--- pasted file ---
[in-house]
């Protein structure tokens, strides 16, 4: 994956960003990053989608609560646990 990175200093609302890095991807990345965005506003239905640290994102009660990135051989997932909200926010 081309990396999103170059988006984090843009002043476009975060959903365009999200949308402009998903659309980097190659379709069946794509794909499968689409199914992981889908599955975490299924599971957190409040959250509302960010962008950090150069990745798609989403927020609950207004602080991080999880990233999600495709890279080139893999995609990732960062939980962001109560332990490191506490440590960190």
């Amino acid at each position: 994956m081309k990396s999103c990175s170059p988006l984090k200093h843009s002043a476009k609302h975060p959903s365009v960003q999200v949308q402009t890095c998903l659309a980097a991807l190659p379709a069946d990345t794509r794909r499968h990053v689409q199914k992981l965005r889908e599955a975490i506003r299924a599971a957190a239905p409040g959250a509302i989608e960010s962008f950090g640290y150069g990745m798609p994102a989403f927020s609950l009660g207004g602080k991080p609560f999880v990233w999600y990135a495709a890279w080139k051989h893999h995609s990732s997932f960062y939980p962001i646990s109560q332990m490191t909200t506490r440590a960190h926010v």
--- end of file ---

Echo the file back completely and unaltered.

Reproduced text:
[in-house]
């Protein structure tokens, strides 16, 4: 994956960003990053989608609560646990 990175200093609302890095991807990345965005506003239905640290994102009660990135051989997932909200926010 081309990396999103170059988006984090843009002043476009975060959903365009999200949308402009998903659309980097190659379709069946794509794909499968689409199914992981889908599955975490299924599971957190409040959250509302960010962008950090150069990745798609989403927020609950207004602080991080999880990233999600495709890279080139893999995609990732960062939980962001109560332990490191506490440590960190």
């Amino acid at each position: 994956m081309k990396s999103c990175s170059p988006l984090k200093h843009s002043a476009k609302h975060p959903s365009v960003q999200v949308q402009t890095c998903l659309a980097a991807l190659p379709a069946d990345t794509r794909r499968h990053v689409q199914k992981l965005r889908e599955a975490i506003r299924a599971a957190a239905p409040g959250a509302i989608e960010s962008f950090g640290y150069g990745m798609p994102a989403f927020s609950l009660g207004g602080k991080p609560f999880v990233w999600y990135a495709a890279w080139k051989h893999h995609s990732s997932f960062y939980p962001i646990s109560q332990m490191t909200t506490r440590a960190h926010v």